Hikes: Farm Life

Hikes: Farm Life

Watch the YouTube video of the hike first to get a better feel for the experience of the trail. Click here for the video.

Put it on a bigger screen than your phone, for sure; then turn up the volume, sit back and immerse yourself in this world for four minutes.

"Land is not merely soil, it is a fountain of energy flowing through a circuit of soils, plants, and animals.” – Aldo Leopold

The soil is the great connector of lives, the source and destination of all. Without proper care for it we can have no community, because without proper care we can have no life.” ― Wendell Berry

Cow poop.

That’s the first odor to reach my nose. Or is it freshly turned compost? No difference between them, really, not in my nose anyway.

Thus I began hiking the Beach View Farm Trail.

The trail accentuates all four words of its name, with a magnificent beach at the far end of the hike, a big sky and ocean view for the entire route, and farmland on both sides of the trail for much of the hike. Bookending it all are wetlands, forests, scattered homes, and native habitats for an incredible diversity of life, both wild and domestic.

I find this trail to be my meditative place, my grounding place, my reminder that my life, and yours, is totally dependent each day on the earth and sea being healthy enough to grow what we need, and totally dependent on certain people to gather what is grown so that we may live yet another day.

So it was on this day in early May that Kath dropped me off at the east end, near the church, to let me wander down the trail slowly, lost in thought and wonder.

Wonder. That quality that senses the magic, the miracle, in all that is around us and within us, every day. An eagle calling to its mate, a dandelion cypsela ready to launch, a hundred shades of spring green leaves bursting forth, and songbirds serenading their heartfelt melodies – what a gift to be known by your song, right? I watched a heron for several minutes as it moved all of two inches along a waterway, focused on its next meal. Big beefy cattle ruminated about life inside a fence, while a doe did the same walking freely through the meadow nearby.

Geese swam with their next generation, and red-winged blackbirds looked for a mate to create the next generation. The Timothy grass grew, a fertile fountain of energy fed by the life-giving sun and soil. Chickens dined on whatever insects they found in the field, and then fertilized the farm soil with their droppings.

Yes, there is poop – it happens. It’s a farm, it’s real, and it’s essential.

Did you know that in the year 1800, 94% of our nation lived in a rural setting? A trip to town was about buying staples, not groceries. In fact, the first grocery store would not open until 1916. Where was all the food? It was in homes, gardens, local fields, and forests. It was in the pantry, the cellar, the backyard.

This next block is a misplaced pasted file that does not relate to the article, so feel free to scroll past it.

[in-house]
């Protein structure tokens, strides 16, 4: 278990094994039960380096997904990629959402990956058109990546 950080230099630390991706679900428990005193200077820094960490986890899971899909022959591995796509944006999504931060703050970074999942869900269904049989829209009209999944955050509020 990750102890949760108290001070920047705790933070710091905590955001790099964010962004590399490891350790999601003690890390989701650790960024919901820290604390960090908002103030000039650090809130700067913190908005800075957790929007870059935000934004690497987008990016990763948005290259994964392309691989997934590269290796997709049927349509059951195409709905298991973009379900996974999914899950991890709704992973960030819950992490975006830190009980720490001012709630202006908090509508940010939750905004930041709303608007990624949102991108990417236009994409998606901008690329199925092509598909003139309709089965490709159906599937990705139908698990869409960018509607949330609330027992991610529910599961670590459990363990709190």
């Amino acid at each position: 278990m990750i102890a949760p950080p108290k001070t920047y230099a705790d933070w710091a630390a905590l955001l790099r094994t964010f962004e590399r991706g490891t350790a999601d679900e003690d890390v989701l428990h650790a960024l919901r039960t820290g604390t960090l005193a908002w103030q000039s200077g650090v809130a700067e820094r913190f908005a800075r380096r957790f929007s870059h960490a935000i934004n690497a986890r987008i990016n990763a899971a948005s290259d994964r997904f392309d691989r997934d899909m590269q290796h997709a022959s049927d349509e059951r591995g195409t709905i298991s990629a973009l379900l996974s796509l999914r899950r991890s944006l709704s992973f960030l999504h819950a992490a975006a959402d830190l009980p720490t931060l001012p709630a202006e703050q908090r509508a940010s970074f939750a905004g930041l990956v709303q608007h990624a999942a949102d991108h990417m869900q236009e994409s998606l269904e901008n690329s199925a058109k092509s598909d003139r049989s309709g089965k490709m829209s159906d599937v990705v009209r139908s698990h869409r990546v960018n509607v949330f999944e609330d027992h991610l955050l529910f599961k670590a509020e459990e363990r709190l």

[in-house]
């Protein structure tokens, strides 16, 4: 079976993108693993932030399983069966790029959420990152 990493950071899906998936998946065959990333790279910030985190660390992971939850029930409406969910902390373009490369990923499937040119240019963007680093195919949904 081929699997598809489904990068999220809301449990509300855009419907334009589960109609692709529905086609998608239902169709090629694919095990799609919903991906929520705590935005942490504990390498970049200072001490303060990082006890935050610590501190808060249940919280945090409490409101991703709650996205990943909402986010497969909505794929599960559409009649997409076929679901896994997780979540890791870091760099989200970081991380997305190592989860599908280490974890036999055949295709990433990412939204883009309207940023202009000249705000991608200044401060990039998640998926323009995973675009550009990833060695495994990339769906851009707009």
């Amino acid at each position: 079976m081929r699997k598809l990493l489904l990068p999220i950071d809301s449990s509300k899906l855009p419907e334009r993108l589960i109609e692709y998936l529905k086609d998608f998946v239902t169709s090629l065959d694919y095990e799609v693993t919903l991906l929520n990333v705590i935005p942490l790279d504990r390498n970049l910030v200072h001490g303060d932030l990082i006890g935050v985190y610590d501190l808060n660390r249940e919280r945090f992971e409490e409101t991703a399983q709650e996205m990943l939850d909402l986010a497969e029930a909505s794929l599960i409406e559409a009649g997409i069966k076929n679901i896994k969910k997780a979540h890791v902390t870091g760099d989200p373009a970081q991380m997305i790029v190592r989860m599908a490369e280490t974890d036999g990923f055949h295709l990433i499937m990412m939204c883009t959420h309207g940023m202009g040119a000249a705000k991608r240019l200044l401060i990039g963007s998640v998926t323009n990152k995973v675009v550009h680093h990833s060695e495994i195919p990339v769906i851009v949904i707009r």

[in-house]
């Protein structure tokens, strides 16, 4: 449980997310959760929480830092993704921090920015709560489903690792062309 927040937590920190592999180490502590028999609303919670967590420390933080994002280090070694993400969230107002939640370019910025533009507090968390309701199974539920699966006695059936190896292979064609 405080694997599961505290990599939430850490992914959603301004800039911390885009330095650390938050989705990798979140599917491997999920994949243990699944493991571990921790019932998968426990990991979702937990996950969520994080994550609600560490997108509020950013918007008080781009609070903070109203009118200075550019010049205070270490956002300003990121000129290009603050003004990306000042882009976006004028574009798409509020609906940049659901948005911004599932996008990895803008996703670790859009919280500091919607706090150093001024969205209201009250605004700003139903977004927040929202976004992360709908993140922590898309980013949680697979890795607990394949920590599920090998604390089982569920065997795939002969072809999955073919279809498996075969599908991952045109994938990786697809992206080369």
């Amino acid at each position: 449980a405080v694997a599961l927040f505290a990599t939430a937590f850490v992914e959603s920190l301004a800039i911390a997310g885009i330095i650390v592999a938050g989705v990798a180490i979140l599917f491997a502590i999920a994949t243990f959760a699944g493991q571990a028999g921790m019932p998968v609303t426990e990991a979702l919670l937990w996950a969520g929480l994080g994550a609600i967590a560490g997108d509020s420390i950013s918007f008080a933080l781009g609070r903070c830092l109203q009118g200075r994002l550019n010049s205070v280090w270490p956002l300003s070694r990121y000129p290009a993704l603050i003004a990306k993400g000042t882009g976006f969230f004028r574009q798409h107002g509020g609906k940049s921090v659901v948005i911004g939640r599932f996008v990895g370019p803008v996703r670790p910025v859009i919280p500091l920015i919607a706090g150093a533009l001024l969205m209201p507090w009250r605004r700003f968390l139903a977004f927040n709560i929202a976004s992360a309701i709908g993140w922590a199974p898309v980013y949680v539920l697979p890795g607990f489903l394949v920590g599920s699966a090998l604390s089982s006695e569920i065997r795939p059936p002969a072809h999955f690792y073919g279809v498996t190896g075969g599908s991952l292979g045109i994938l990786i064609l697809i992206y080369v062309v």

By 1900, just 40% of our citizens were farmers. Today, that number is down to just… just 1%.

I met up with Kath where the trail enters Swantown Lake County Park, and we wandered the trails through the forested meadows and near the wetlands of the lake. Sprinkles began to fall. I looked back across the entire trail I had just hiked. Peace reigned. The circle of life rolled on.


Directions: From Highway 20 south of Oak Harbor, take Swantown Road 1.4 miles northwest to Wieldraayer Road. Turn into the Christian Reformed Church parking lot; use one of the 8 parking stalls on the lower end of the lot, devoted to trail users, which heads west from here along the road to the trail. Or, park at the West Beach County Park on West Beach Road and walk south 300 feet to a gravel road that leads to Swantown Lake County Park, which is the west end of the Beach View Farm Trail.

By Bus: Route 6 connects Coupeville with Oak Harbor by traveling along West Beach Road.

By Bike: the roads in this area are mostly low-volume, and hilly, and with narrow shoulders. West Beach Road is high-speed in places.

Mobility: the trail is mostly compact gravel through the farmland, fairly wide and gently sloped. The trails through the county park are narrow, generally soft and grassy, and also gently sloped.

Dogs: Pets are NOT allowed on the Beach View Farm Trail; they ARE allowed in Swantown Lake County Park if they are always on a leash. That is why Murphy is not in the movie until the very end.

Republished with permission. Read the original article.